Saroj Khan was asked to favour some contestants, claims daughter Sukaina
Legendary Saroj Khan’s daughter Sukaina tells ETimes TV that her mother, after judging some reality shows had stopped accepting them. Sukaina says, “They wanted my mother to favour some contestants because those contestants were paying them. ‘
Isko first rakho, usko second rakho.’ Mom, who was always a blunt person and took a stand against the wrongs around her, said she would rather stand by her ethics than do such biased projects.”
The channel airing ‘Bigg Boss’ not too long ago had offered the show to non-controversial J D Majethia, Chairman of the TV and web wing, Indian Film and TV Producer- on more than one occasion.
“I don’t know about you but I am definitely amused. Emphasising that ‘Bigg Boss’ or ‘Splitsvilla‘ or ‘Roadies‘ cannot give any acting offers because acting is not judged by how you fight or throw plates or mouth abuses, Majethia says, “Arre Juhi Parmar (Season 5) and Urvashi Dholakia (Season 6) getting shows after ‘Bigg Boss’ because they won it? Certainly not. They are getting work because they have a good track record as far as their body of work goes.”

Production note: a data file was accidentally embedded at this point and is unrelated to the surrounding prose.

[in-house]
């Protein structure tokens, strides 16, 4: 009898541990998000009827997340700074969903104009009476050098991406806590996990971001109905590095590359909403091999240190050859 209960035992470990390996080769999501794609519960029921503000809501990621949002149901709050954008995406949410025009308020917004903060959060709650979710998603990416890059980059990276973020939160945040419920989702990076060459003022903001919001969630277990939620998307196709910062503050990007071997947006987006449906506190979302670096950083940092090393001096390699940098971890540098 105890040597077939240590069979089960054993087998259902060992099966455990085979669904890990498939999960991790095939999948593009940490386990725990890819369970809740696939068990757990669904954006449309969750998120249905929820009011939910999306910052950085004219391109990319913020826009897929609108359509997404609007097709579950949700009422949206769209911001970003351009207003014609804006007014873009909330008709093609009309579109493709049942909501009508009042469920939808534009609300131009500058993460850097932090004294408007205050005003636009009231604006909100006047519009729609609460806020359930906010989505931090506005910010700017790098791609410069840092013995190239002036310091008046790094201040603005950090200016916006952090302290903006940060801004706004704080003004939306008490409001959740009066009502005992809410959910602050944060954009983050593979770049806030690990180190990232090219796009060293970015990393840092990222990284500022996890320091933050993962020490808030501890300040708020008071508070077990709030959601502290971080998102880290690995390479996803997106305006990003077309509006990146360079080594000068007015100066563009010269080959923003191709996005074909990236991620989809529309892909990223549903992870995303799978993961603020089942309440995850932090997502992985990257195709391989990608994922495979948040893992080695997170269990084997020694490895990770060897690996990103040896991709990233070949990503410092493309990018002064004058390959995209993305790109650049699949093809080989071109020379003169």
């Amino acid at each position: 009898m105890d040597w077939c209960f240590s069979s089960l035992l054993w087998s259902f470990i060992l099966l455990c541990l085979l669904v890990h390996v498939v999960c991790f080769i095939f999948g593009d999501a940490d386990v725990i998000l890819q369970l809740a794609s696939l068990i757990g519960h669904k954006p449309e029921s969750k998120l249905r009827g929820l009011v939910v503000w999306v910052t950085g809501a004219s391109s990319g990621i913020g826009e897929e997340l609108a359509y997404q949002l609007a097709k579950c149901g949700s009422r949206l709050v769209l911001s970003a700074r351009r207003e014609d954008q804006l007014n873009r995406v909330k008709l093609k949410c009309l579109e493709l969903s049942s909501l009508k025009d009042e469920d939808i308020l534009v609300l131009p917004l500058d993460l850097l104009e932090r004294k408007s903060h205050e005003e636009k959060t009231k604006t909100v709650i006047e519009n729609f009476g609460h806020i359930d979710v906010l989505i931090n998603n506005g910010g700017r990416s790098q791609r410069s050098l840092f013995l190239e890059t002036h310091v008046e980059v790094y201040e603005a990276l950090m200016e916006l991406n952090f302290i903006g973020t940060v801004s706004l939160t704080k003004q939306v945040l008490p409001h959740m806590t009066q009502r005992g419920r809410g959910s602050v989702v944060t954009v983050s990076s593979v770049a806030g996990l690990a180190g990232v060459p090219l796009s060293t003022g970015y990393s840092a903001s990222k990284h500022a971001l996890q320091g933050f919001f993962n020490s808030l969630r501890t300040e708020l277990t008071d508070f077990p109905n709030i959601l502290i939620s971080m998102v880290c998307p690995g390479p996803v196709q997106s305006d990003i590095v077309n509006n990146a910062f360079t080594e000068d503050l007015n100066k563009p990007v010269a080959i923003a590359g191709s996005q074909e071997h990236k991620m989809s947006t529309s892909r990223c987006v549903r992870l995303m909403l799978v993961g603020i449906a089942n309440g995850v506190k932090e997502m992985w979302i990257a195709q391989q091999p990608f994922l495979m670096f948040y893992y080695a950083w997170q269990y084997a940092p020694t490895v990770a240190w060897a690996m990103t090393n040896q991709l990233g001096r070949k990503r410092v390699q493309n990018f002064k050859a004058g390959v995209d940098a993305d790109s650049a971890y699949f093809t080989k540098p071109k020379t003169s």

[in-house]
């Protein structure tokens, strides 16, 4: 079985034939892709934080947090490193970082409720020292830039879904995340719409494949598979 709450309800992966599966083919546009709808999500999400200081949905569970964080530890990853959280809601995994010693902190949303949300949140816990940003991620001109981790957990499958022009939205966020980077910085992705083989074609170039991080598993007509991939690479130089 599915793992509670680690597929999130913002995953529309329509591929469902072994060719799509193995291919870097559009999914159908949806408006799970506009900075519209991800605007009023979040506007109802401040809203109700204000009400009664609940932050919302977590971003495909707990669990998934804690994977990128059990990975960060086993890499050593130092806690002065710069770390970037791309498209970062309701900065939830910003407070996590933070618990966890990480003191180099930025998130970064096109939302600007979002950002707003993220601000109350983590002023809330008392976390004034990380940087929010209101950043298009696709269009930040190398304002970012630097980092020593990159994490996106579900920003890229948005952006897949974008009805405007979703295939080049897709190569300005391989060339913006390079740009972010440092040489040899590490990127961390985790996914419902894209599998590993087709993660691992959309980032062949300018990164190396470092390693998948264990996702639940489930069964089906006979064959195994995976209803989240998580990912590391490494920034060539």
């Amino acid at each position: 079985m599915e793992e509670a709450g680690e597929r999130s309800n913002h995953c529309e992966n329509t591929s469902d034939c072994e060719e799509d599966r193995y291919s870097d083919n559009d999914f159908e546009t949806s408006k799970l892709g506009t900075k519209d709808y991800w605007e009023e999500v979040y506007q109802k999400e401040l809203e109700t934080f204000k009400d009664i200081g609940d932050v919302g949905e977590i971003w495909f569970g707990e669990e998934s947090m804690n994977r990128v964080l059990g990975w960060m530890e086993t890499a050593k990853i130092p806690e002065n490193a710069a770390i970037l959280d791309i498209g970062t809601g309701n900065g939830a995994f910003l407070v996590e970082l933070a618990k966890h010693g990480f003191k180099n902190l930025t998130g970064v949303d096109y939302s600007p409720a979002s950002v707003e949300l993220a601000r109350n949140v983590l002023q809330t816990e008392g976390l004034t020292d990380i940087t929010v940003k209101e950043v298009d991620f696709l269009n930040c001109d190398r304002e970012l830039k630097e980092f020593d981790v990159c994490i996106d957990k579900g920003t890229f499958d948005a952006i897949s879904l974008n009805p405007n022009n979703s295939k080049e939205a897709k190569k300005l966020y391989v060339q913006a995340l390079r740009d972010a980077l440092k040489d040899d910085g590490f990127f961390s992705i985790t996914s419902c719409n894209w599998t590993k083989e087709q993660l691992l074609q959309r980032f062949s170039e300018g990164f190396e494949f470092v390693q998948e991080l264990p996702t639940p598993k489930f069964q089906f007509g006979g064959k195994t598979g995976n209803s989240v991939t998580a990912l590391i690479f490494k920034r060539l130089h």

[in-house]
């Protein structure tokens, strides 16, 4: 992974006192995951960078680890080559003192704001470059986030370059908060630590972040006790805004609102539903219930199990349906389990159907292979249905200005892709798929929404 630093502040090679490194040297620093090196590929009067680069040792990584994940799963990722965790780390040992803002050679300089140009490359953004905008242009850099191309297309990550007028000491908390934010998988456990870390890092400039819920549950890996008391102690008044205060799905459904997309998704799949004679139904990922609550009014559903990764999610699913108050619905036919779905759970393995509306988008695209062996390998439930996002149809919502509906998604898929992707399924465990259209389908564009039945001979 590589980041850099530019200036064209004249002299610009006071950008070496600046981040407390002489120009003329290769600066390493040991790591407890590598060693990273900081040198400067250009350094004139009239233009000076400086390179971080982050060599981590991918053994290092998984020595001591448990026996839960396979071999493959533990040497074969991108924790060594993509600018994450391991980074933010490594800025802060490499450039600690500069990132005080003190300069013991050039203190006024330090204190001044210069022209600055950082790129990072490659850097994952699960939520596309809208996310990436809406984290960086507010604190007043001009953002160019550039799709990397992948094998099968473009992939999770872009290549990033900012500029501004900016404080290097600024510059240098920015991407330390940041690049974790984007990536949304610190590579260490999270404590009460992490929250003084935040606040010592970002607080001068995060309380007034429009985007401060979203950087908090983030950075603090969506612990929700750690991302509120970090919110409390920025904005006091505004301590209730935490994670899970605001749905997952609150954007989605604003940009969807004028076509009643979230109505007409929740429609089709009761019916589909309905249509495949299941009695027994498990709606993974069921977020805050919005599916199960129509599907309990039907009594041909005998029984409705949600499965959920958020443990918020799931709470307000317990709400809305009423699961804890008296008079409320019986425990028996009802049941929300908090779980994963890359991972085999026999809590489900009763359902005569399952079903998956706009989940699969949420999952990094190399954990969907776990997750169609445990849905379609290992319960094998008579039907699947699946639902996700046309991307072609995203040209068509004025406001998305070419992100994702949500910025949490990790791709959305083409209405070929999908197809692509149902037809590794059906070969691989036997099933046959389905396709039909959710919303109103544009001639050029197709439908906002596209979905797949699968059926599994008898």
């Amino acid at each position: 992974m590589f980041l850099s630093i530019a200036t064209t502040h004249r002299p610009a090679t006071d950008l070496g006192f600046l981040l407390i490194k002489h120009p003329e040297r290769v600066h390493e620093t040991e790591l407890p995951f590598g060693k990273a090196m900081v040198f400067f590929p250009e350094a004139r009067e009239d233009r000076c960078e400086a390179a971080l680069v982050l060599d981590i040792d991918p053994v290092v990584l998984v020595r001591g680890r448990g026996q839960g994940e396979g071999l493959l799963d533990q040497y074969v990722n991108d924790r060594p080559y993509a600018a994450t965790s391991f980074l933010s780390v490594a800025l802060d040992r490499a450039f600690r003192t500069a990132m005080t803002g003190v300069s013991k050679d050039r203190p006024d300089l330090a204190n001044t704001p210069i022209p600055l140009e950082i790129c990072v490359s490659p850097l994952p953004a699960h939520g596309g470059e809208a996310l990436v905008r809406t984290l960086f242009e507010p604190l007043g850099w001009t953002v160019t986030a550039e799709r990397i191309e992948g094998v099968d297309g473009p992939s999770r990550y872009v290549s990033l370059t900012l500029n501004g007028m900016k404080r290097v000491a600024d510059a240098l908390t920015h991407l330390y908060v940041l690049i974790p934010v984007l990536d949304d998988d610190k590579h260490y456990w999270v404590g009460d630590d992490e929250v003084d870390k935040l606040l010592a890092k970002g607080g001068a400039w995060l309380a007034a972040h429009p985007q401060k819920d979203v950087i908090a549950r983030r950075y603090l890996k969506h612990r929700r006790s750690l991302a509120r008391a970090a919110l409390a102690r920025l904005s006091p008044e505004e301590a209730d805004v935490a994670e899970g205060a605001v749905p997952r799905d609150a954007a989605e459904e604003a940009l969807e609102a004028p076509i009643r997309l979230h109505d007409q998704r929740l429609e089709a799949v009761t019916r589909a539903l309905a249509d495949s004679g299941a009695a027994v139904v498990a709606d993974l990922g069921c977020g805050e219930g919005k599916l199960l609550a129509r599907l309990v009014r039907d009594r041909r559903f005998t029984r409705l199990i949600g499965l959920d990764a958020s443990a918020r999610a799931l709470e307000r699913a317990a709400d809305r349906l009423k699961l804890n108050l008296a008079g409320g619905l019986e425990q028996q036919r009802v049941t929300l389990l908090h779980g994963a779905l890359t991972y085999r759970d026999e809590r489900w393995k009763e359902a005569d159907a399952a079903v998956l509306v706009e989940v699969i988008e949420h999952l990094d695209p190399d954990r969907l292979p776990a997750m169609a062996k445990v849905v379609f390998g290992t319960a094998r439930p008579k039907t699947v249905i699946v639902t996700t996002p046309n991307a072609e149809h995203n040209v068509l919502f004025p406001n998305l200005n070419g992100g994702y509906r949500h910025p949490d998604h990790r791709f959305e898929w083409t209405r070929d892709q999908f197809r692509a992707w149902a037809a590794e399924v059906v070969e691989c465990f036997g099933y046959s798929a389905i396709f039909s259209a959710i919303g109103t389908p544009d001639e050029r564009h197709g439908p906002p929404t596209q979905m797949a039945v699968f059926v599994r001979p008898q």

According to Majethia, “The 2-year contracts with the channel can make lives. Look at Rahul Vaidya (who is now also in ‘Bigg Boss 14’). Uski toh life ban gayi after he appeared in ‘Indian Idol, Season 1’. Till today, he earns well from his shows and some of the shows he does are on big platforms with Sonu Nigam!”
Aashka Goradia, however, feels that reality shows work worldwide and this is simply because “people enjoy seeing other people’s misfortune, which is a psychological problem.”
You get paid to tarnish your image: Dolly Bindra former Bigg Boss contestant